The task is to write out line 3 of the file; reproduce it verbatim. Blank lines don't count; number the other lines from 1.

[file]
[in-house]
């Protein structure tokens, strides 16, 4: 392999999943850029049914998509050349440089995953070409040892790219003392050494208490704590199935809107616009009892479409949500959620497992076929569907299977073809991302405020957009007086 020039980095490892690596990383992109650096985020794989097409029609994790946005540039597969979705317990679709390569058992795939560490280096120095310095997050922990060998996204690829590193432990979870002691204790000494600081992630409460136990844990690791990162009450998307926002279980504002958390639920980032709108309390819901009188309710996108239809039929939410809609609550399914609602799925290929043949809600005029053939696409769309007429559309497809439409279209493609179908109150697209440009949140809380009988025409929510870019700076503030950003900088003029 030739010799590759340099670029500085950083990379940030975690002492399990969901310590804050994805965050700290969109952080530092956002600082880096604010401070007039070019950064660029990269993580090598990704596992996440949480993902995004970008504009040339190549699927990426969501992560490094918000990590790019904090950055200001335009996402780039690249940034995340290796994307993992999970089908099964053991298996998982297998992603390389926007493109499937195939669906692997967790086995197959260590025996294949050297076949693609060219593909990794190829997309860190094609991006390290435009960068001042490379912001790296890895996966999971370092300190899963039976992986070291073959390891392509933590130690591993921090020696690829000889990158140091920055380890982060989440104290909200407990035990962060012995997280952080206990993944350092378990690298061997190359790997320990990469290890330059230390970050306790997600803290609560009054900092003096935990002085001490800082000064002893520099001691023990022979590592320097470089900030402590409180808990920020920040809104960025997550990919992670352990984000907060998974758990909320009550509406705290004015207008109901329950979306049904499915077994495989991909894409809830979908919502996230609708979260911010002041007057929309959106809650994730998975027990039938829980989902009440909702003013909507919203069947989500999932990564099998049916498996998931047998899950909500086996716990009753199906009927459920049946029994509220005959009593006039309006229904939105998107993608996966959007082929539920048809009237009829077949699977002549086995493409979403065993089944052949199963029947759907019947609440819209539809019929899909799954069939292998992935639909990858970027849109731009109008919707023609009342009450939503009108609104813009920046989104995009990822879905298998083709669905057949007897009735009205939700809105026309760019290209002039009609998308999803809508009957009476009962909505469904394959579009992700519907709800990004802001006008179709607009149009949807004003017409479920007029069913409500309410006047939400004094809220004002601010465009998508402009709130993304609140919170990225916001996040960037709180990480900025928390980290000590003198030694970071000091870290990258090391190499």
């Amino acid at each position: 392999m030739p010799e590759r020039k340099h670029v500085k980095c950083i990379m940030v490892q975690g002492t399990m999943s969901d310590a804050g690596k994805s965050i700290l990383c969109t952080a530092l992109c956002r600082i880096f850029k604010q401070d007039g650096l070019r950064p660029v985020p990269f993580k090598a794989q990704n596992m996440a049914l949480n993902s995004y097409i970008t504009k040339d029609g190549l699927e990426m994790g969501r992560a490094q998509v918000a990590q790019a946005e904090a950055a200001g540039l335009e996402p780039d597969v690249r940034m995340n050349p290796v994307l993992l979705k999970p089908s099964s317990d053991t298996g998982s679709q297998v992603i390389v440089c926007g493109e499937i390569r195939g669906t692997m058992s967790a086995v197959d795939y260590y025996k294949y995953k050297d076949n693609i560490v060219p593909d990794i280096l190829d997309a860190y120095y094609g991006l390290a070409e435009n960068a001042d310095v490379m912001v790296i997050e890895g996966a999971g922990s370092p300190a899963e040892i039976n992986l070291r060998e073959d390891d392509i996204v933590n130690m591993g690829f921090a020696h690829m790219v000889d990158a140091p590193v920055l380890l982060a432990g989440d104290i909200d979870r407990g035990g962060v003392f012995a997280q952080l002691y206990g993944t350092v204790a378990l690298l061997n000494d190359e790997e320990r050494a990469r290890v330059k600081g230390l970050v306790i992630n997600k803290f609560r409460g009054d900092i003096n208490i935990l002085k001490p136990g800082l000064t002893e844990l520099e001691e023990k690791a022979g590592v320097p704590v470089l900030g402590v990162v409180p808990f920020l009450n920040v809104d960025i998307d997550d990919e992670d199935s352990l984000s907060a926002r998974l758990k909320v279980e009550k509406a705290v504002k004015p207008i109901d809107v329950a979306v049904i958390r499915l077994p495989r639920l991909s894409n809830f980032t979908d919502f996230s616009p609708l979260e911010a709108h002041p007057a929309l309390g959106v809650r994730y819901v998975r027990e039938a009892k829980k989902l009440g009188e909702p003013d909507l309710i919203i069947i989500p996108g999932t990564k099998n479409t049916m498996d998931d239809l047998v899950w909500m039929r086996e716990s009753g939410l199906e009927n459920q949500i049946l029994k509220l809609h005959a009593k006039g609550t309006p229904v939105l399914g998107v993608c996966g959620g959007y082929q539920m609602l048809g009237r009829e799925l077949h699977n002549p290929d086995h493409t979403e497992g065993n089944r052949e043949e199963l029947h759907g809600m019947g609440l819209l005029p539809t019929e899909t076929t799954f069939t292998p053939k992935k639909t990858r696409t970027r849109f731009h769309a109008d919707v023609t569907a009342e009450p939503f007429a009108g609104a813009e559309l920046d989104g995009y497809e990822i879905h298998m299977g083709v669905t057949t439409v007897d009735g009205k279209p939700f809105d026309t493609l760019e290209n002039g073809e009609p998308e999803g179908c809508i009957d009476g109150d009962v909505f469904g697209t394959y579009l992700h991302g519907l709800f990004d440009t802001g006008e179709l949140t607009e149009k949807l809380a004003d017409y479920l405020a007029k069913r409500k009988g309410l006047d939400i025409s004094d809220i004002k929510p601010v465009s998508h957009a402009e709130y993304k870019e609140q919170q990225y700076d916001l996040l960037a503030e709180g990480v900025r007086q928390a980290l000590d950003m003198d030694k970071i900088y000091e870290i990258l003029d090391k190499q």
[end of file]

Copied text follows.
């Amino acid at each position: 392999m030739p010799e590759r020039k340099h670029v500085k980095c950083i990379m940030v490892q975690g002492t399990m999943s969901d310590a804050g690596k994805s965050i700290l990383c969109t952080a530092l992109c956002r600082i880096f850029k604010q401070d007039g650096l070019r950064p660029v985020p990269f993580k090598a794989q990704n596992m996440a049914l949480n993902s995004y097409i970008t504009k040339d029609g190549l699927e990426m994790g969501r992560a490094q998509v918000a990590q790019a946005e904090a950055a200001g540039l335009e996402p780039d597969v690249r940034m995340n050349p290796v994307l993992l979705k999970p089908s099964s317990d053991t298996g998982s679709q297998v992603i390389v440089c926007g493109e499937i390569r195939g669906t692997m058992s967790a086995v197959d795939y260590y025996k294949y995953k050297d076949n693609i560490v060219p593909d990794i280096l190829d997309a860190y120095y094609g991006l390290a070409e435009n960068a001042d310095v490379m912001v790296i997050e890895g996966a999971g922990s370092p300190a899963e040892i039976n992986l070291r060998e073959d390891d392509i996204v933590n130690m591993g690829f921090a020696h690829m790219v000889d990158a140091p590193v920055l380890l982060a432990g989440d104290i909200d979870r407990g035990g962060v003392f012995a997280q952080l002691y206990g993944t350092v204790a378990l690298l061997n000494d190359e790997e320990r050494a990469r290890v330059k600081g230390l970050v306790i992630n997600k803290f609560r409460g009054d900092i003096n208490i935990l002085k001490p136990g800082l000064t002893e844990l520099e001691e023990k690791a022979g590592v320097p704590v470089l900030g402590v990162v409180p808990f920020l009450n920040v809104d960025i998307d997550d990919e992670d199935s352990l984000s907060a926002r998974l758990k909320v279980e009550k509406a705290v504002k004015p207008i109901d809107v329950a979306v049904i958390r499915l077994p495989r639920l991909s894409n809830f980032t979908d919502f996230s616009p609708l979260e911010a709108h002041p007057a929309l309390g959106v809650r994730y819901v998975r027990e039938a009892k829980k989902l009440g009188e909702p003013d909507l309710i919203i069947i989500p996108g999932t990564k099998n479409t049916m498996d998931d239809l047998v899950w909500m039929r086996e716990s009753g939410l199906e009927n459920q949500i049946l029994k509220l809609h005959a009593k006039g609550t309006p229904v939105l399914g998107v993608c996966g959620g959007y082929q539920m609602l048809g009237r009829e799925l077949h699977n002549p290929d086995h493409t979403e497992g065993n089944r052949e043949e199963l029947h759907g809600m019947g609440l819209l005029p539809t019929e899909t076929t799954f069939t292998p053939k992935k639909t990858r696409t970027r849109f731009h769309a109008d919707v023609t569907a009342e009450p939503f007429a009108g609104a813009e559309l920046d989104g995009y497809e990822i879905h298998m299977g083709v669905t057949t439409v007897d009735g009205k279209p939700f809105d026309t493609l760019e290209n002039g073809e009609p998308e999803g179908c809508i009957d009476g109150d009962v909505f469904g697209t394959y579009l992700h991302g519907l709800f990004d440009t802001g006008e179709l949140t607009e149009k949807l809380a004003d017409y479920l405020a007029k069913r409500k009988g309410l006047d939400i025409s004094d809220i004002k929510p601010v465009s998508h957009a402009e709130y993304k870019e609140q919170q990225y700076d916001l996040l960037a503030e709180g990480v900025r007086q928390a980290l000590d950003m003198d030694k970071i900088y000091e870290i990258l003029d090391k190499q």